I think that skull on the left is all that's left of Harry Potter. That's what happens when you practice witchcraft kids.
The problem with the catacombs is that you can't take pictures with a flash anymore because it melts the bones. Honest. The flash makes the bones fall apart. This wouldn't be a problem except that you are 60 feet below the streets of Paris and light is at a premium. So all these pictures are hard to see. But I can't stress enough that if there was enough light, you would see nothing but skulls.
In case you forgot where you were, there are also a lot of stone tablets all over the place with cheerful little motivational statments carved into them.
This one says "Where is death? Ever in the future or the past, Once here, already gone". Cheers!
This one is in latin. I don't know what it says. Something about death I suspect. Ooooo...here's a good one....
This plaque is spooky. It says something, but I'm not sure exactly what it is. The general idea is that this is the massive pile of bones where the body of Marie Antoinette and her hubby were thrown. Also somewhere in there is Robespierre. They all look the end in the same.
As might be guessed this place is suspected of being haunted. You might tend to agree, or you might dismiss such things as childish, depending on how attuned you are to the supernatural. I think it's haunted. If there was going to be a place that was haunted, why not this place? Skulls are basically condos for ghosts. Many people have taken pictures like the following that feature "unexplainable" crazyness.
There are many pictures like this, with odd flashes of white light standing in front of the skulls. I don't know why ghosts never really look like ghosts. Maybe this one really had to be somewhere, and we are just seeing it as it's chasing down a cab. I like to think that if they WERE ghosts, they were ghosts that are standing there ready to tell us their story about how they died. I bet a lot of them would involve the plague, which would get old after a few tales.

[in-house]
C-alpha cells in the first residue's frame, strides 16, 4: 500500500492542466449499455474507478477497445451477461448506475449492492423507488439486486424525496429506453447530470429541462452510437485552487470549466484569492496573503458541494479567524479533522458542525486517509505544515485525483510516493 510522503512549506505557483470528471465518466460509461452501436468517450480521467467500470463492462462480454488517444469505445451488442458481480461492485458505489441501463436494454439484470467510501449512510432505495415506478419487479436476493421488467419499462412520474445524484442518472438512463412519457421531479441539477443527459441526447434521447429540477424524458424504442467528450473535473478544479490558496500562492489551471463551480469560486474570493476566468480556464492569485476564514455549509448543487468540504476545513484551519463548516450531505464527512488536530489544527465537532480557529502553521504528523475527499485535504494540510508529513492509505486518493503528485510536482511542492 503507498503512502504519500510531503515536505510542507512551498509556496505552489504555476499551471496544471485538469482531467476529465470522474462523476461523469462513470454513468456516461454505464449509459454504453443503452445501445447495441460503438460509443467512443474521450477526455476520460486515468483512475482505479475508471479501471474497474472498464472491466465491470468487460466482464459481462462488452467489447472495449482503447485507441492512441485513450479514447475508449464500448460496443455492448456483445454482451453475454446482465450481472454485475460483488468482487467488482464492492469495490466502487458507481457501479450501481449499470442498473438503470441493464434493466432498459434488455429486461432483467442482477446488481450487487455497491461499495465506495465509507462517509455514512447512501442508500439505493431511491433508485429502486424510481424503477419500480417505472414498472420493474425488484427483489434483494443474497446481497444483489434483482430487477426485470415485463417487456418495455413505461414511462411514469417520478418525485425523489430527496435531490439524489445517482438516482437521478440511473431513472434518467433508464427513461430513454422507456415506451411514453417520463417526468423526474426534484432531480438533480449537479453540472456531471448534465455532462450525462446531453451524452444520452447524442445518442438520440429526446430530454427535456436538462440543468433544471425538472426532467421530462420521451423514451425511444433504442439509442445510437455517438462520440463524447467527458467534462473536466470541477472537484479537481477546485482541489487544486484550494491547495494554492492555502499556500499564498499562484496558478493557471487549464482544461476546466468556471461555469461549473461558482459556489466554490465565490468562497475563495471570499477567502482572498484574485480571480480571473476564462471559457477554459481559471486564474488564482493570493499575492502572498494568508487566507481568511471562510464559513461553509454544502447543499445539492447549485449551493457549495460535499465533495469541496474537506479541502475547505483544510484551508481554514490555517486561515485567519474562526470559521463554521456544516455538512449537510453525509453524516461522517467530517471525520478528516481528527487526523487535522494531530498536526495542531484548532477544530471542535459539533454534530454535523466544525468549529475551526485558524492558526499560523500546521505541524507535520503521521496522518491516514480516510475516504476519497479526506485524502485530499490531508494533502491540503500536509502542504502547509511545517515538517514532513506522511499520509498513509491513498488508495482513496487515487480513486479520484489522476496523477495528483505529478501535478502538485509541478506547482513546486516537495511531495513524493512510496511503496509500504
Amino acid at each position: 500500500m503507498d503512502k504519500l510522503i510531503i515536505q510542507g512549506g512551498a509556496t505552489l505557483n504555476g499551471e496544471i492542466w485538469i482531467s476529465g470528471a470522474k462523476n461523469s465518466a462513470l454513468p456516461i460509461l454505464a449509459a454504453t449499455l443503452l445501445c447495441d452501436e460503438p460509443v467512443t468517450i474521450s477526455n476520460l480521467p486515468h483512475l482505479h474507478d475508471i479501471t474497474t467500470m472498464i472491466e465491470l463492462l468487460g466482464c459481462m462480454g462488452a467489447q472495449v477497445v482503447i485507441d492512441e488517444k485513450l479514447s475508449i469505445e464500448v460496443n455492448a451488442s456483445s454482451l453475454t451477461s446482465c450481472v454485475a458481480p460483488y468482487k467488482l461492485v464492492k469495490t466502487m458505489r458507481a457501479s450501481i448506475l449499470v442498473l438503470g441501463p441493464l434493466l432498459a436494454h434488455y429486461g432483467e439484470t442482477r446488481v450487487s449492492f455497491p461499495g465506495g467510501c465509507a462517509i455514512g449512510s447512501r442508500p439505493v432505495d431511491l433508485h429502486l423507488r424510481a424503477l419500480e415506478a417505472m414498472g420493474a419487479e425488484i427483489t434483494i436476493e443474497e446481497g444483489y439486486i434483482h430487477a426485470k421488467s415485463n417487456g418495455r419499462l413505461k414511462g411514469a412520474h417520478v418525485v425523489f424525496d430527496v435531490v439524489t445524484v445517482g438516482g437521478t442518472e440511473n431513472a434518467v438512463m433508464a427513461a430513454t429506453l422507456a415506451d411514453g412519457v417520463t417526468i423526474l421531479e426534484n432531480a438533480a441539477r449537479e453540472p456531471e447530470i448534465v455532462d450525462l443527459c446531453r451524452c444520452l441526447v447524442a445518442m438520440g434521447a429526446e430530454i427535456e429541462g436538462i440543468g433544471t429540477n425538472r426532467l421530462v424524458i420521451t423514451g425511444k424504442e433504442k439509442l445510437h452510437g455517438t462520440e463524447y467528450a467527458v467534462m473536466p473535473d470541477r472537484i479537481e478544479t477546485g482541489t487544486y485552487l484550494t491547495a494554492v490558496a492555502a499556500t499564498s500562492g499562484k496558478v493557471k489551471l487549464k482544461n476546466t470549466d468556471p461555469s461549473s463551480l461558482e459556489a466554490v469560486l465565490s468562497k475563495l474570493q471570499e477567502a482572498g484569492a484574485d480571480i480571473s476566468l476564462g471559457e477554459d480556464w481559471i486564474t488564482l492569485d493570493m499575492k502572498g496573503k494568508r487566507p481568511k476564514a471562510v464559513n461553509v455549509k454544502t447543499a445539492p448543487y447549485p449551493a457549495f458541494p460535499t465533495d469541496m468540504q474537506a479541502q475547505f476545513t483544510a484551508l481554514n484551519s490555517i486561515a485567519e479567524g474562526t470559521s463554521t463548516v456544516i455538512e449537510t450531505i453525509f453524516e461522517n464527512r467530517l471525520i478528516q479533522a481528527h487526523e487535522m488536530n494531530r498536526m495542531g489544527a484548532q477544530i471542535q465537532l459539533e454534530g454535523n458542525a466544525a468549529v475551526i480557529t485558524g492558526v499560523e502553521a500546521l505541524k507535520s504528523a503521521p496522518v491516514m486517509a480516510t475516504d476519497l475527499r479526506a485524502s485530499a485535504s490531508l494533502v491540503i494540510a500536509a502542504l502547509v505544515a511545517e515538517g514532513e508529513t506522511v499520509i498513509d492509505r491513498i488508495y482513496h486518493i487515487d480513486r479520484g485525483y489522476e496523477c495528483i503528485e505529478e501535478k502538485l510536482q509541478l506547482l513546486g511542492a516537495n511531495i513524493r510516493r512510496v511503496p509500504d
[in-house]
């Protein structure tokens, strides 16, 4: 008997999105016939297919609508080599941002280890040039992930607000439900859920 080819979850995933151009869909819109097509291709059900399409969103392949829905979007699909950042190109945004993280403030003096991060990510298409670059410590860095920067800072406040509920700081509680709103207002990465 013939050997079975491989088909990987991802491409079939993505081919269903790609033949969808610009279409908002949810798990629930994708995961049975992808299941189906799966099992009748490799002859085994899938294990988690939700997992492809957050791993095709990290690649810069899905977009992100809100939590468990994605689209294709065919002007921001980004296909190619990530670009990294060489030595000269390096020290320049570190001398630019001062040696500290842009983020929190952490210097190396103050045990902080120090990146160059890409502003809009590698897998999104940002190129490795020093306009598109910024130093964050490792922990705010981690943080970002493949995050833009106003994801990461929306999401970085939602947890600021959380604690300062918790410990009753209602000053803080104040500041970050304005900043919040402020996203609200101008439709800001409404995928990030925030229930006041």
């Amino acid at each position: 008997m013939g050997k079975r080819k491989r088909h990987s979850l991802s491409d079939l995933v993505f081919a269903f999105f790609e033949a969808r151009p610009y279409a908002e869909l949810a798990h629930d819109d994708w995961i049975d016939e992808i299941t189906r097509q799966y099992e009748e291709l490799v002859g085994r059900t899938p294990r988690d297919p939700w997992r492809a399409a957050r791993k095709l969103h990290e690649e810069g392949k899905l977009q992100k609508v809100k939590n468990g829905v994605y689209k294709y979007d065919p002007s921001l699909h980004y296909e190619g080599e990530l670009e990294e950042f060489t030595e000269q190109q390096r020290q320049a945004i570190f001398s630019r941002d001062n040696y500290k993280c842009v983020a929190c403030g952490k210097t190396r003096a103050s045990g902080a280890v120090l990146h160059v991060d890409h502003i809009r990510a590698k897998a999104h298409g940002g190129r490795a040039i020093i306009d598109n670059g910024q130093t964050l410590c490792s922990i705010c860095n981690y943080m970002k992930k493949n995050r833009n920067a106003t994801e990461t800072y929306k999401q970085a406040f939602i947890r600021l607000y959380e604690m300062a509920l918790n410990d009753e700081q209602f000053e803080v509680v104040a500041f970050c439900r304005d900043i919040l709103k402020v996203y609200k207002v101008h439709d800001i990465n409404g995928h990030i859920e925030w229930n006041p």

The story behind the catacombs is fairly simple. Paris ran out of room for the middle and lower class dead people. Having dead people laying around is a bit of an eyesore, so something needed to be done. A guy named Alexandre Lenoir noticed that several large prexisting rock quarries that had been constructed within the city were going to waste, and could probably serve as a final resting spot for a lot of people. And so, in 1786, the various parts of dead people started to be put in the abandoned quarries. This continued for quite a while. I'm not sure when it ended. Sometime in the 1800's I think. And there was no reason they had to just be thrown in a heap down there. Why not stack them in an artistic way? You would be surprised how much you can do with a couple of skulls.
As long as you are building a creepy place full of dead people, why not go the extra mile and carve creepy faces into the wall itself? Some people can't get enough of that sort of stuff. They're called teenagers.
At some point the roof of the cavern began to cave in. This was distressing to the people up above. It created these huge caverns right under the places where the living still went about their daily activities. This is what it looks like when you look up at the roofs of the caved-in parts.
This was scary for a whole different reason than the rest of the catacombs. Being squished is something that probably scares more people than not.
And so, then you leave the catacombs feeling an odd mixture of depression, fascination, and hungry. You climb the steps back out and very suddenly you are spit back out into living Paris.
I don't know who that guy is. He was just standing there. He doesn't play any role in this tale. Stop bugging me about him.
The tour of the catacombs covers only a tiny portion of the overall structure. There are miles of tunnels, each filled with bones and skulls and ghosts and stuff. I've heard that you can access these through sewage tunnels, and that games of soccer are sometimes played in the abandoned portions of the catacombs where the walls are practically lined with potential soccer balls. I, for one, would feel bad about using a skull as a recreational item (other than as a puppet in a hilarious play) but I'm not here to judge. Also, both the Nazi's and the French Resistance used the tunnels during WWII. I imagine that they tried their best to not run into each other.